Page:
Slipping the Line: The Embodied and Affective Materiality of Gang TerritoriesPublic Deposited
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In both popular and academic accounts, one of the defining features of gangs is their strong attachment to turf—the home territory under the control of a gang. However, the concept of gang territory often remains narrowly defined as a static and bounded region claimed, defended, and controlled by gang members; a view that fails to account for versions of space beyond settler colonial models. In contrast, this dissertation uses a new materialist lens to attend to the ways gang territories are made, maintained, and disrupted through the daily practices of a variety of actors. I draw on multi-sited qualitative fieldwork in Winnipeg, Manitoba, a city referred to as the gang capital of Canada. Through interviews with gang and non-gang-affiliated residents, police, and administrators working or living within gang territories, I show that gang territories are made material through various embodied practices that enact these spaces in affective, emergent, mobile, and multiple forms. I argue that central to the materialization of gang territories are embodied regularities that contribute to the multiplicity and mobility of boundaries, to gang space that takes shape as new mobilities and conditions of the body, and as territory that spatializes as the racialized body. This project expands gang research by highlighting gang behaviours and processes outside the scope of criminal enterprise, and by showing territorialization as a process that implicates a broad range of actors. Recognizing the role of multiple actors encourages a relational ethics of accountability between bodies, practices, and place that challenges the often-naturalized connections between race, space, and crime. Understanding gang space as enacted through embodied material practices provides an alternative way to think through, trace, and disrupt these associations.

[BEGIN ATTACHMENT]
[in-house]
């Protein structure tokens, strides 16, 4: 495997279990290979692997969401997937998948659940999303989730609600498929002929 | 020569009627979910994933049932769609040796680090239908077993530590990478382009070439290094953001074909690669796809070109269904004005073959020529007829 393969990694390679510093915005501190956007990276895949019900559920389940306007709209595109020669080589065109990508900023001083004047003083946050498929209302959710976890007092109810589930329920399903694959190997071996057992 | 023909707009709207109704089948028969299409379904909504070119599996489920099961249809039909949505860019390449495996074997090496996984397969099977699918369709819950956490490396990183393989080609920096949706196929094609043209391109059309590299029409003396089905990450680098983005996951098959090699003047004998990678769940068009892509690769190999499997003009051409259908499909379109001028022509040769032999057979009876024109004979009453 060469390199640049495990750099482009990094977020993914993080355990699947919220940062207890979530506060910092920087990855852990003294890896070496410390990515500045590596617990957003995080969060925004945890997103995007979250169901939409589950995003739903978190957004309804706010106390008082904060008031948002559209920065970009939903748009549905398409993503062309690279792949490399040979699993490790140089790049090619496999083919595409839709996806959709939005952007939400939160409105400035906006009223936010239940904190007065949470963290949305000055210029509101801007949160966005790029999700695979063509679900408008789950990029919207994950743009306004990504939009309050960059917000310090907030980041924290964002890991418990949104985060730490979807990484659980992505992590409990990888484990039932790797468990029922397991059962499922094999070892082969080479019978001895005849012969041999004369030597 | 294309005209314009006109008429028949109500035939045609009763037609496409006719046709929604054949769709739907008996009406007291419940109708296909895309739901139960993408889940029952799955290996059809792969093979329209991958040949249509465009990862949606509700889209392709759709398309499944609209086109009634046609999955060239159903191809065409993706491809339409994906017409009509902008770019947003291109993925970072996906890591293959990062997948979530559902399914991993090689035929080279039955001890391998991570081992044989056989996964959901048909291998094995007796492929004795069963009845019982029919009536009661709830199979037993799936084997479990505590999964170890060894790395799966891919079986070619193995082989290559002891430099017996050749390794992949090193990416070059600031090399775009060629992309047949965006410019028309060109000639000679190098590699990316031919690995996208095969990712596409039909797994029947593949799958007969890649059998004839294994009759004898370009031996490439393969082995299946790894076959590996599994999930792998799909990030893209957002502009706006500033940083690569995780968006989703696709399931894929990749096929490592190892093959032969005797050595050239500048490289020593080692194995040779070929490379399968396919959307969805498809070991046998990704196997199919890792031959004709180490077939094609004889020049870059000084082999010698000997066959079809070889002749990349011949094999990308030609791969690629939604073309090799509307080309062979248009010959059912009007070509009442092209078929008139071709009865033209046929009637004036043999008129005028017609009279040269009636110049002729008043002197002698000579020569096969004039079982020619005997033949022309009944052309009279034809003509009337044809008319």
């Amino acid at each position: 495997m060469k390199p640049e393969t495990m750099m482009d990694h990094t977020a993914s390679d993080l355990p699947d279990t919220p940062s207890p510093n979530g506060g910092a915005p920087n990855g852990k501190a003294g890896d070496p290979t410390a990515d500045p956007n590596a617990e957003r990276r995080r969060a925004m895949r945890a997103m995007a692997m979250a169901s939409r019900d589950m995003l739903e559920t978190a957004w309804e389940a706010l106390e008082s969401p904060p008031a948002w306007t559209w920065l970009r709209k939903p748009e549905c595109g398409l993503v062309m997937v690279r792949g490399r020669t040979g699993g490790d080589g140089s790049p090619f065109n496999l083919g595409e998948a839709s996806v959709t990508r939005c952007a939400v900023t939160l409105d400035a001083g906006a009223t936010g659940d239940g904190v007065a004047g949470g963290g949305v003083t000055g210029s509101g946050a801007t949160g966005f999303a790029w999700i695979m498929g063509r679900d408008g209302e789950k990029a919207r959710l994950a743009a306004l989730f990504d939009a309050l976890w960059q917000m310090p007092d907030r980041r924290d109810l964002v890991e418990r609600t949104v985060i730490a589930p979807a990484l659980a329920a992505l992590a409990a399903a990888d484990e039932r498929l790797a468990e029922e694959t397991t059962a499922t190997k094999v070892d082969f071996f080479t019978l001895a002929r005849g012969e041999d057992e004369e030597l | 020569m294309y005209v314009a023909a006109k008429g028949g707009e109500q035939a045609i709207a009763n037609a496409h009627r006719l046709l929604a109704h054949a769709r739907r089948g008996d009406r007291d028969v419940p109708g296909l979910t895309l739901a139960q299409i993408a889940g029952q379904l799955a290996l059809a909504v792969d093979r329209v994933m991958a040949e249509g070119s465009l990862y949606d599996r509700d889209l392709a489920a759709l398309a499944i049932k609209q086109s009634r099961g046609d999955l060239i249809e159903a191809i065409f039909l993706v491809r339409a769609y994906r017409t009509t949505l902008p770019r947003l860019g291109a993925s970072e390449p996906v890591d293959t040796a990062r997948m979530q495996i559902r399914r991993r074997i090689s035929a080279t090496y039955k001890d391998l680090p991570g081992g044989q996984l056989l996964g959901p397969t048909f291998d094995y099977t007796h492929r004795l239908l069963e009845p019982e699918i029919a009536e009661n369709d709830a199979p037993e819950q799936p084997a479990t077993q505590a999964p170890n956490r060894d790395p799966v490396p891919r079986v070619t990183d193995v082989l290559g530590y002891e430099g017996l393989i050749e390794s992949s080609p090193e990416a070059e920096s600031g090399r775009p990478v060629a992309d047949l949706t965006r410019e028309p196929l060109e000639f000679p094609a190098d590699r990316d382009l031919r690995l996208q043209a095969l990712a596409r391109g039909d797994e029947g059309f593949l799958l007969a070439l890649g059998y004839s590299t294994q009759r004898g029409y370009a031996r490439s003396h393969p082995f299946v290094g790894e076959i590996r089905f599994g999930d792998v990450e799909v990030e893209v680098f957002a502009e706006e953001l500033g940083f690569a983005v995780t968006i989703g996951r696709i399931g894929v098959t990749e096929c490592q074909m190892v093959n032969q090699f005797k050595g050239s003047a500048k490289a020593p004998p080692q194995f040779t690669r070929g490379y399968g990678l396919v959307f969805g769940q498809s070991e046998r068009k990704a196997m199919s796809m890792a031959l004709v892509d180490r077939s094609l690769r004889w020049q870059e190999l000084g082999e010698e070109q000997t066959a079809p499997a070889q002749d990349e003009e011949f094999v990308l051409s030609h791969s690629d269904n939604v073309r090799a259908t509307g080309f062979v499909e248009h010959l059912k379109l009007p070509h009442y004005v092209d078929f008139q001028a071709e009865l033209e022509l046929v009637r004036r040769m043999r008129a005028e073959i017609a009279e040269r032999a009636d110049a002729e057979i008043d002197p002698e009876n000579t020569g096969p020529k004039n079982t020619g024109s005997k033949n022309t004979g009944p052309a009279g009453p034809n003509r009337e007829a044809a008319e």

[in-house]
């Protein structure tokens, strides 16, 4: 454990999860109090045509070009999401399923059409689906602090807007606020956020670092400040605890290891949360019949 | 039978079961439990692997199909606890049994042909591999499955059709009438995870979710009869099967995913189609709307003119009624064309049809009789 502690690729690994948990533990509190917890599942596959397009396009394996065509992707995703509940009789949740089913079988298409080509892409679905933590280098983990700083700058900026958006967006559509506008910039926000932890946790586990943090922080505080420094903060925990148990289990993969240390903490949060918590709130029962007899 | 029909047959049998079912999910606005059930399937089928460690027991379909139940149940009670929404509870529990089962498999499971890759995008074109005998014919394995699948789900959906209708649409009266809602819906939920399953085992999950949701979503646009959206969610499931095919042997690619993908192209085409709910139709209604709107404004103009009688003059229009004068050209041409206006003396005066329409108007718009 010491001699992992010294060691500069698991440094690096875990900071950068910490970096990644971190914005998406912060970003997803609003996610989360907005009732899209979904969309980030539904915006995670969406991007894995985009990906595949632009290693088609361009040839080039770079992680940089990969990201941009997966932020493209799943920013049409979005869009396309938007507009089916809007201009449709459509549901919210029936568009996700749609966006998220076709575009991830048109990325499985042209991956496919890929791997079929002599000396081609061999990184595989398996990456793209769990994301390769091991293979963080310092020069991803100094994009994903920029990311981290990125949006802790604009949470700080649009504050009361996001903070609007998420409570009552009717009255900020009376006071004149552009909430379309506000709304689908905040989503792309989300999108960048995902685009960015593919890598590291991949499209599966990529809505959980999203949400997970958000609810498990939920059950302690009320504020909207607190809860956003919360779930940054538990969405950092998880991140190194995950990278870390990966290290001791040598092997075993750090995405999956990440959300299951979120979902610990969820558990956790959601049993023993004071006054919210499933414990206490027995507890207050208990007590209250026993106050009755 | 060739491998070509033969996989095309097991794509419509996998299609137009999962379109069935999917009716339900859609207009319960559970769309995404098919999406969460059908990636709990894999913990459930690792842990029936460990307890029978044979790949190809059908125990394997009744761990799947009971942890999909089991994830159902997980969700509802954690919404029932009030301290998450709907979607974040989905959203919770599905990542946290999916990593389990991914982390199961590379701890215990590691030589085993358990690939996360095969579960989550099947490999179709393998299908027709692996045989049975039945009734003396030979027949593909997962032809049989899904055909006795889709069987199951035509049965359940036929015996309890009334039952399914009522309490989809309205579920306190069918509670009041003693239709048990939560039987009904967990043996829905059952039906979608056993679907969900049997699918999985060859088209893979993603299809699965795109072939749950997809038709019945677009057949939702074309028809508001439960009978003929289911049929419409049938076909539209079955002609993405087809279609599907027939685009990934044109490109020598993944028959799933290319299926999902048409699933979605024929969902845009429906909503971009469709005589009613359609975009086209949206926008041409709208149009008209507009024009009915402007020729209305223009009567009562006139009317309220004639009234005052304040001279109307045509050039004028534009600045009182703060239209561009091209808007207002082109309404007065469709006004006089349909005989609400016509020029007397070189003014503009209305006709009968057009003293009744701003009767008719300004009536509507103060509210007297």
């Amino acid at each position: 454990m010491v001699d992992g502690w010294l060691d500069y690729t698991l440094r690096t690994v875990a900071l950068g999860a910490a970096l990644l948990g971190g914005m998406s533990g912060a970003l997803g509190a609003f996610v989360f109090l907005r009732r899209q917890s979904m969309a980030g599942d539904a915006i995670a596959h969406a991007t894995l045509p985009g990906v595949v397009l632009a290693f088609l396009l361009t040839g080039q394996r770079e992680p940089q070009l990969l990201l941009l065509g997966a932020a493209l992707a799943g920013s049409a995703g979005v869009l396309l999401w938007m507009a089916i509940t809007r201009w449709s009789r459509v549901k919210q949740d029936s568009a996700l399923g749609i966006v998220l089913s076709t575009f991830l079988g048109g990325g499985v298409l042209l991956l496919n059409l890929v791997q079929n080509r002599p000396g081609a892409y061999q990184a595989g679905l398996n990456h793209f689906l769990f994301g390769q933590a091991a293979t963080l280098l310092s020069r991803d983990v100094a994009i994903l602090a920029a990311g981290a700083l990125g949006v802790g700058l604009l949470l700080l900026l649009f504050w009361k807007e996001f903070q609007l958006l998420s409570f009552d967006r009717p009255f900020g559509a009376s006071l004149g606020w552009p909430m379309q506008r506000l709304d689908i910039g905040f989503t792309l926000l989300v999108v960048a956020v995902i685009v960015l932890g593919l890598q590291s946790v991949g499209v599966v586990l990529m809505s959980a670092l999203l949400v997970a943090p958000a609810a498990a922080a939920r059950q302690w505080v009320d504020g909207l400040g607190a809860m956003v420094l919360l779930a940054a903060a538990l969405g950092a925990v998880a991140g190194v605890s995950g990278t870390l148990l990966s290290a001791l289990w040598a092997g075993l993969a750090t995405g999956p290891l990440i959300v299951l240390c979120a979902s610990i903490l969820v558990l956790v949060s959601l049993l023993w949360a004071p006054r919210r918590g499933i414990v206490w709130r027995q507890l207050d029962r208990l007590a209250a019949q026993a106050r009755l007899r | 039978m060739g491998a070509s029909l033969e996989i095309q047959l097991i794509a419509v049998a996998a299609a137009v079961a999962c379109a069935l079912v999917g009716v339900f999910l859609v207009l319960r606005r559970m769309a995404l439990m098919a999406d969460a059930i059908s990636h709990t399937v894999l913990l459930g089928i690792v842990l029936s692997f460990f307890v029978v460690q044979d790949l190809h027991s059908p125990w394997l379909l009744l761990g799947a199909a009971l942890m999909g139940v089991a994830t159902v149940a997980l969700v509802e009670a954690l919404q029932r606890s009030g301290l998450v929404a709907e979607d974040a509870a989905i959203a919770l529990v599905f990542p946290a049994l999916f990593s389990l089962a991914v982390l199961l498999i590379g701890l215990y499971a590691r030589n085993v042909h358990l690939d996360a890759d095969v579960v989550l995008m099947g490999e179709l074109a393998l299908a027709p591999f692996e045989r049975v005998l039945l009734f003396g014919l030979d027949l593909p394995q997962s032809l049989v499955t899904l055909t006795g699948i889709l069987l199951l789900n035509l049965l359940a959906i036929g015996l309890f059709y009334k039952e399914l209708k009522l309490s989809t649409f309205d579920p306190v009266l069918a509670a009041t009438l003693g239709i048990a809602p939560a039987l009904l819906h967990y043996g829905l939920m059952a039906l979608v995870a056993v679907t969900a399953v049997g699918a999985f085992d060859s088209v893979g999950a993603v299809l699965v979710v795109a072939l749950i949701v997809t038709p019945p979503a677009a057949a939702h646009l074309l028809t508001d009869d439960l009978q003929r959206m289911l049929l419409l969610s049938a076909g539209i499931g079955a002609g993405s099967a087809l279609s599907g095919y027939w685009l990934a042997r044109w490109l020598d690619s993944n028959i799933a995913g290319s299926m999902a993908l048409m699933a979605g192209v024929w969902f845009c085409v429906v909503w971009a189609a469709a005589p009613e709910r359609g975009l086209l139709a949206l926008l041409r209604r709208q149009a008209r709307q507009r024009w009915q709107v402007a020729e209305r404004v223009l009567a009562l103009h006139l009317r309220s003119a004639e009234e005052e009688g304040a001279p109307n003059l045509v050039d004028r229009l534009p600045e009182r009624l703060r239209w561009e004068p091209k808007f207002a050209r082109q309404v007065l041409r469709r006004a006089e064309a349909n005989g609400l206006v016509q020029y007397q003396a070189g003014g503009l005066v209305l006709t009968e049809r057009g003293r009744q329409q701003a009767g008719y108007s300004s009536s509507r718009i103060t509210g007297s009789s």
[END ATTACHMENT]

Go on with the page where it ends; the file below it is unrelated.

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- Copyright © 2020 the author(s). Theses may be used for non-commercial research, educational, or related academic purposes only. Such uses include personal study, research, scholarship, and teaching. Theses may only be shared by linking to Carleton University Institutional Repository and no part may be used without proper attribution to the author. No part may be used for commercial purposes directly or indirectly via a for-profit platform; no adaptation or derivative works are permitted without consent from the copyright owner.
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